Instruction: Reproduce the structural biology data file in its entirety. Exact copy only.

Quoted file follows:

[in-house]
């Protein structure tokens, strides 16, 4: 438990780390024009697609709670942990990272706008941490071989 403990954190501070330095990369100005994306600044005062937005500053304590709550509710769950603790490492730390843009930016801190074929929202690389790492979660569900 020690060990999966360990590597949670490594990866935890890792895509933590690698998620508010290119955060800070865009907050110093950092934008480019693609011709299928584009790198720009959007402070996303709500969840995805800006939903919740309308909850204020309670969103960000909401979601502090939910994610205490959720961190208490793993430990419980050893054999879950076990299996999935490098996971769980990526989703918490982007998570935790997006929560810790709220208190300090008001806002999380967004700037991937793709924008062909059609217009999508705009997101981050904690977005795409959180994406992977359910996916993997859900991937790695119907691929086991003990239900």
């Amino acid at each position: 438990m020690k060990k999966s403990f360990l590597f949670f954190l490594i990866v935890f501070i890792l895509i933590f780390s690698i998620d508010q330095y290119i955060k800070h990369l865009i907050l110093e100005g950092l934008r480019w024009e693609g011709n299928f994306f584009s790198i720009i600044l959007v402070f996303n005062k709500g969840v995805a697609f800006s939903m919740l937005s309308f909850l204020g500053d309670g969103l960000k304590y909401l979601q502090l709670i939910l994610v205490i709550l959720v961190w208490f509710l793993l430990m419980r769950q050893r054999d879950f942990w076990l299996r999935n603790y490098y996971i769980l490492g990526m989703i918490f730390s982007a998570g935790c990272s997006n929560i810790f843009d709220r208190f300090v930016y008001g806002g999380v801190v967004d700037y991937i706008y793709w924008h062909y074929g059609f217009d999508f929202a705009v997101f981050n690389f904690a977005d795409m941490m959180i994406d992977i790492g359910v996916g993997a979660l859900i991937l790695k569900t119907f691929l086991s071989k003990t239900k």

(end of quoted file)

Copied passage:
[in-house]
């Protein structure tokens, strides 16, 4: 438990780390024009697609709670942990990272706008941490071989 403990954190501070330095990369100005994306600044005062937005500053304590709550509710769950603790490492730390843009930016801190074929929202690389790492979660569900 020690060990999966360990590597949670490594990866935890890792895509933590690698998620508010290119955060800070865009907050110093950092934008480019693609011709299928584009790198720009959007402070996303709500969840995805800006939903919740309308909850204020309670969103960000909401979601502090939910994610205490959720961190208490793993430990419980050893054999879950076990299996999935490098996971769980990526989703918490982007998570935790997006929560810790709220208190300090008001806002999380967004700037991937793709924008062909059609217009999508705009997101981050904690977005795409959180994406992977359910996916993997859900991937790695119907691929086991003990239900």
């Amino acid at each position: 438990m020690k060990k999966s403990f360990l590597f949670f954190l490594i990866v935890f501070i890792l895509i933590f780390s690698i998620d508010q330095y290119i955060k800070h990369l865009i907050l110093e100005g950092l934008r480019w024009e693609g011709n299928f994306f584009s790198i720009i600044l959007v402070f996303n005062k709500g969840v995805a697609f800006s939903m919740l937005s309308f909850l204020g500053d309670g969103l960000k304590y909401l979601q502090l709670i939910l994610v205490i709550l959720v961190w208490f509710l793993l430990m419980r769950q050893r054999d879950f942990w076990l299996r999935n603790y490098y996971i769980l490492g990526m989703i918490f730390s982007a998570g935790c990272s997006n929560i810790f843009d709220r208190f300090v930016y008001g806002g999380v801190v967004d700037y991937i706008y793709w924008h062909y074929g059609f217009d999508f929202a705009v997101f981050n690389f904690a977005d795409m941490m959180i994406d992977i790492g359910v996916g993997a979660l859900i991937l790695k569900t119907f691929l086991s071989k003990t239900k």